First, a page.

dcc.Input(id="b", value=2, type="number"), html.Div("="), html.Div(id="c"),
# Create clientside callback.
inject_js(app, module_to_clientside_functions(calculator_csf))
app.clientside_callback(calculator_csf.add, Output("c", "children"), [Input("a", "value"), Input("b", "value")])

if __name__ == '__main__':

Functional properties

If a components supports translating the full path of a function (a string) to the function itself, dash-transcrypt can help build these strings. An example of a component that supports this flow is the GeoJSON component in dash-leaflet. The relevant function(s) must be placed in a separate module (file), say ,

def point_to_layer(feature, latlng, context):
    return L.circleMarker(latlng, dict(*10))

Before the function(s) can be assigned as a property, the module must be passed through the module_to_props function. In addition to transpiling the module into JavaScript, it replaces the function attributes of the module with the appropriate strings,

import scatter_js as sjs 
import dash_leaflet as dl
from dash_transcrypt import inject_js, module_to_props 
js = module_to_props(sjs)
geojson = dl.GeoJSON(data=data, options=dict(pointToLayer=sjs.point_to_layer))  # pass function as prop
inject_js(app, js)  

Have others played with something like this? What is your experience? :slightly_smiling_face:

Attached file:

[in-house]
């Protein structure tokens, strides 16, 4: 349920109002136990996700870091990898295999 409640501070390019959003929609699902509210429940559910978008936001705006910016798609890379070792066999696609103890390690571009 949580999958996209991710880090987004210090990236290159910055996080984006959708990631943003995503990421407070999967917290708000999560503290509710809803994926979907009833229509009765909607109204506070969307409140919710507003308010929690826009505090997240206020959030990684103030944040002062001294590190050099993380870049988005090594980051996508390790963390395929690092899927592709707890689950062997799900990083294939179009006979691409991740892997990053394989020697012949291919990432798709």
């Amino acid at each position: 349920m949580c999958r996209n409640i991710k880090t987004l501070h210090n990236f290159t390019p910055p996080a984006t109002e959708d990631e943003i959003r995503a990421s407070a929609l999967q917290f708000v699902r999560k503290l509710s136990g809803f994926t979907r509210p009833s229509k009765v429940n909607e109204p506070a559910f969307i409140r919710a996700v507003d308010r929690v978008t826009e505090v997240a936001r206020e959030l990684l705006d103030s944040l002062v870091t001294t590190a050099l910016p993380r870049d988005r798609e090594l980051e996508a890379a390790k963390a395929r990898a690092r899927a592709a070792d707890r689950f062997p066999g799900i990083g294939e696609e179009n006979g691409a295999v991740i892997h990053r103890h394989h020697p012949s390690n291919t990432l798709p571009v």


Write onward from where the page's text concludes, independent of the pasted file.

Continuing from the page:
EDIT: I have added the second use case and created a separate dash-transcrypt package


Wow, this is very sweet!

1 Like

I’ve been using Transcrypt to create React/MaterialUI apps that are 99% completely written in Python. It works amazingly well. You just have to know the API for the JavaScript library you want to integrate with, and you can code to it in Python.

I also saw a blurb that Cloudflare started using it for Python coded Cloudflare Workers, so hopefully being endorsed by a larger company will give it a bit of a visibility boost.

1 Like

Very sweet, thanks for sharing @JennaSys!

Have either of you tried out the Numpy port?

No, I haven’t had a need for the Numpy port myself yet.

I have now moved the functionality for a separate package, dash-transcrypt. I have also added a new feature; a module_to_props function that outputs the full path to a function rather than a clientside function object. It can be used to pass functions as props of Dash components, which is used extensively in the new release of Dash Leaflet.